One former Women’s March leader is claiming that the rest of the controversial leadership team pushed her out of her position due to her Jewish heritage.
These claims support reports that some key leaders of the movement have had issues with anti-Semitism in the past. Vanessa Wruble, a New York activist, spoke to The New York Times about her experience.
During her time in leadership, Wruble was told that the march “really couldn’t center Jewish women in this or we might turn off groups like Black Lives Matter.”
Leaders such as Linda Sarsour and Tamika Mallory have also spoken highly of known anti-Semitic Nation of Islam leader Louis Farrakhan, repeatedly posting pictures and meeting with him.
Other members of the march also saw evidence of anti-Semitism, with organizer Evvie Harmon witnessing their treatment of Wruble at a meeting.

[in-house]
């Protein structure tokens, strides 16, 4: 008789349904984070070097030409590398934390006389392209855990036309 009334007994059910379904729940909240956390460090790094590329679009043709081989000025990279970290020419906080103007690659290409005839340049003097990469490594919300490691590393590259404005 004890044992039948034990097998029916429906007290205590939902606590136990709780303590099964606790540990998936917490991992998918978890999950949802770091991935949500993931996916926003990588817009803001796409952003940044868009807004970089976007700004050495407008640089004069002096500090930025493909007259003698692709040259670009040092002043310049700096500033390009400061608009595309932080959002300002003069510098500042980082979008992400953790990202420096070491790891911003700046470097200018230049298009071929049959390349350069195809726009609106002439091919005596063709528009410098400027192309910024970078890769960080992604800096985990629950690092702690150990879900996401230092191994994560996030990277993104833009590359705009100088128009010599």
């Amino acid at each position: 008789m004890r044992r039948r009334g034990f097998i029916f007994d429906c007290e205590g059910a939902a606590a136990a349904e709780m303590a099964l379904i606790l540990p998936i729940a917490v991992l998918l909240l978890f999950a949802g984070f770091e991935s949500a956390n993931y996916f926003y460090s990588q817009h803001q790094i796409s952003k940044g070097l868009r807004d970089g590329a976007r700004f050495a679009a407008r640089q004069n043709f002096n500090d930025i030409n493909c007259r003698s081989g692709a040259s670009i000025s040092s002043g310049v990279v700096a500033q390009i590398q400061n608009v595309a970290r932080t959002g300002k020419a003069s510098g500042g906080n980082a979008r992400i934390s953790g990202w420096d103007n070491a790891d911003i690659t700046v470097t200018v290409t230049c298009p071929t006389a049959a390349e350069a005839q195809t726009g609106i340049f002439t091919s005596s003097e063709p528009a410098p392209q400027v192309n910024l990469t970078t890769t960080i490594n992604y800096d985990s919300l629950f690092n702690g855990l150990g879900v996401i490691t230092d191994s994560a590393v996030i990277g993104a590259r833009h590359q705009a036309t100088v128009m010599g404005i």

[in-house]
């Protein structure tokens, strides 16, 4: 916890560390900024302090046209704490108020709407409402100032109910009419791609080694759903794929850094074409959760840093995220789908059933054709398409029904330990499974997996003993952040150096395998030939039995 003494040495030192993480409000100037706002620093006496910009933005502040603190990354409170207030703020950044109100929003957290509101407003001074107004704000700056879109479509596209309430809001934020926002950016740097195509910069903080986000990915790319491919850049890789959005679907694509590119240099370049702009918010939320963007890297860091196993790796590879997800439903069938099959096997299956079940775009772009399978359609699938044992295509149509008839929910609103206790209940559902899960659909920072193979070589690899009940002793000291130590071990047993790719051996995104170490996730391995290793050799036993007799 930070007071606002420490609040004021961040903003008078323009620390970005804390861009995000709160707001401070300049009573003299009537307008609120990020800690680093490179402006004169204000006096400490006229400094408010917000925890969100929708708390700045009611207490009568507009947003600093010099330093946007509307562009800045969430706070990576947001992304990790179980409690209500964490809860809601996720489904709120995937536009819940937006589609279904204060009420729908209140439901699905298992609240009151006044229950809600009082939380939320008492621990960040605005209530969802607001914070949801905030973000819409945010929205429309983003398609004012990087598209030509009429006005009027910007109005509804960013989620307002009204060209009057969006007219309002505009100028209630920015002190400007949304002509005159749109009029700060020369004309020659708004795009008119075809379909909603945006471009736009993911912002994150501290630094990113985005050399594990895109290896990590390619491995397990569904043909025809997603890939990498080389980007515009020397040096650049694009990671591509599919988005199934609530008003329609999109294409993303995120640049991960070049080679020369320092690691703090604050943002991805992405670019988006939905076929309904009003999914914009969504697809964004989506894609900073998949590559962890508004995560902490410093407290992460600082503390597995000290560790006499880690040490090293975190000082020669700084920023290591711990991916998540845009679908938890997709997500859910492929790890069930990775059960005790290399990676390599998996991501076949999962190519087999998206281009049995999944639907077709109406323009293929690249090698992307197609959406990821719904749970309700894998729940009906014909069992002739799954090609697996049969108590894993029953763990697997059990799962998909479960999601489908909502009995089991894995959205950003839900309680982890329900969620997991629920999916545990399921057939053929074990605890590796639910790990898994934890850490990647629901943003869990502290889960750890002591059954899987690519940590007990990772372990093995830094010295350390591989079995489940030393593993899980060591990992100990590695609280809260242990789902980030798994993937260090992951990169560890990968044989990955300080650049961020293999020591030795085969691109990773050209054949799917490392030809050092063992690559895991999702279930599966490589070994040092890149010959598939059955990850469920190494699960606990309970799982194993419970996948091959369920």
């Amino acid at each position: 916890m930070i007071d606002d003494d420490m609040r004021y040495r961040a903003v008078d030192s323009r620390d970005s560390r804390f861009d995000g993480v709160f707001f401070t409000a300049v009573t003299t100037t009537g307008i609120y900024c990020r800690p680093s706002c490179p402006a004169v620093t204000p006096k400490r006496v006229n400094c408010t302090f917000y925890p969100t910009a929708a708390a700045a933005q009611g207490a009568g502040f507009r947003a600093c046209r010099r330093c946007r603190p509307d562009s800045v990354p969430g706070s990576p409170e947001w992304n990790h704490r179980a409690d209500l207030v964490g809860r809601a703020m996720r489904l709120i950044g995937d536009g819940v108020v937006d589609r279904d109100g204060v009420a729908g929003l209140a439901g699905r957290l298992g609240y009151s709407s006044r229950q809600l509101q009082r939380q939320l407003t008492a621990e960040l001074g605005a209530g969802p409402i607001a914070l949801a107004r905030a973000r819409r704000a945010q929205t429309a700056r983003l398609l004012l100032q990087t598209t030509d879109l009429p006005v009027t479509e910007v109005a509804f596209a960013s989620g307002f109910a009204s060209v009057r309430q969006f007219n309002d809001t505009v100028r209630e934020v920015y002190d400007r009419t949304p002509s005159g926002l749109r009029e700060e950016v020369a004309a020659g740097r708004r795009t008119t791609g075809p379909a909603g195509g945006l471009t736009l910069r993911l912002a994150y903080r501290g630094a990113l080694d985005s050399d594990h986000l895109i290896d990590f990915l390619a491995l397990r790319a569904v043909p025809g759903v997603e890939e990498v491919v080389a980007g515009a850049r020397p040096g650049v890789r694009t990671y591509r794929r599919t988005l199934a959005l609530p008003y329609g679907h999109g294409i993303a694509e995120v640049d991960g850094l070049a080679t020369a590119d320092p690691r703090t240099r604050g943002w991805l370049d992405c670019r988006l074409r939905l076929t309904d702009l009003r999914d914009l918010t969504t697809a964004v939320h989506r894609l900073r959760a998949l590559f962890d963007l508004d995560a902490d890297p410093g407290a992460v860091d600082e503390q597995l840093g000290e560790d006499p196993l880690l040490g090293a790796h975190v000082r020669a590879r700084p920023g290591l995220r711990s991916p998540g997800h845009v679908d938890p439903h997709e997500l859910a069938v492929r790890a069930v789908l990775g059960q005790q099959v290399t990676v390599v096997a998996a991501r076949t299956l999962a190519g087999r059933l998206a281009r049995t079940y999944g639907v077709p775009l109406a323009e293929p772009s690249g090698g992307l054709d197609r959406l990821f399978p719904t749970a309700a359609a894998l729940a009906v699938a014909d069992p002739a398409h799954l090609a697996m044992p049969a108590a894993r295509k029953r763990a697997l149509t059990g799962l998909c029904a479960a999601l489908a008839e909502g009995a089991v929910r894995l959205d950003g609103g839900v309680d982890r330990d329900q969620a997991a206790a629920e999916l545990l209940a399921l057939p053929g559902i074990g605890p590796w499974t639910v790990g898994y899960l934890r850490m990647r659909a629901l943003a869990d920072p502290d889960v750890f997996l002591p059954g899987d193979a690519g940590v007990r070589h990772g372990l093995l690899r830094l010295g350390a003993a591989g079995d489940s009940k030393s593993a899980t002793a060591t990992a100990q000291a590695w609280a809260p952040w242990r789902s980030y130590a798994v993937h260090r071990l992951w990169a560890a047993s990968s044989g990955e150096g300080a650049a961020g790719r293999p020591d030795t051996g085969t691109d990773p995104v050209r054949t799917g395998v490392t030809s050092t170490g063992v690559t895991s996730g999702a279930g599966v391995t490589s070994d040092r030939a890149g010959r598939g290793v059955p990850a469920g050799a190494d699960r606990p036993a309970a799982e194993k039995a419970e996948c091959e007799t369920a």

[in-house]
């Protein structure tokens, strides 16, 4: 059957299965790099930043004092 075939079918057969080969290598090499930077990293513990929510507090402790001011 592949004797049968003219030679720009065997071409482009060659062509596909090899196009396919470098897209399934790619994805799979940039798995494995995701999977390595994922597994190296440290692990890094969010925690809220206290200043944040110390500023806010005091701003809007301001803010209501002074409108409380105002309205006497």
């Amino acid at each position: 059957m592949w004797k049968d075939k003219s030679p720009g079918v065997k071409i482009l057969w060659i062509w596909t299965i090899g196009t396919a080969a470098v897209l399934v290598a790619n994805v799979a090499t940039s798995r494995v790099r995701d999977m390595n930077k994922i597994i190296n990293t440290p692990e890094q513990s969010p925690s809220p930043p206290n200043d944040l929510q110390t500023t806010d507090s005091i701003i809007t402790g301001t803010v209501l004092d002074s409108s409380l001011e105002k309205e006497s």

“They were talking about, ‘You people this,’ and ‘You people that’ and the kicker was, ‘You people hold all the wealth,’” said Harmon to The New York Times. “I was like, ‘Oh my God, they are talking about her being Jewish.’ The greatest regret of my life was not standing up and saying ‘This is wrong.’”
Wruble left shortly after the 2017 Women’s March, and in an email to one of the group’s advisors, she warned that their outlook would cause issues.
“The one thing I would suggest you discuss with them is the anti-Semitic piece of this,” Wruble said. “Their rhetoric around this stuff will hurt the movement.”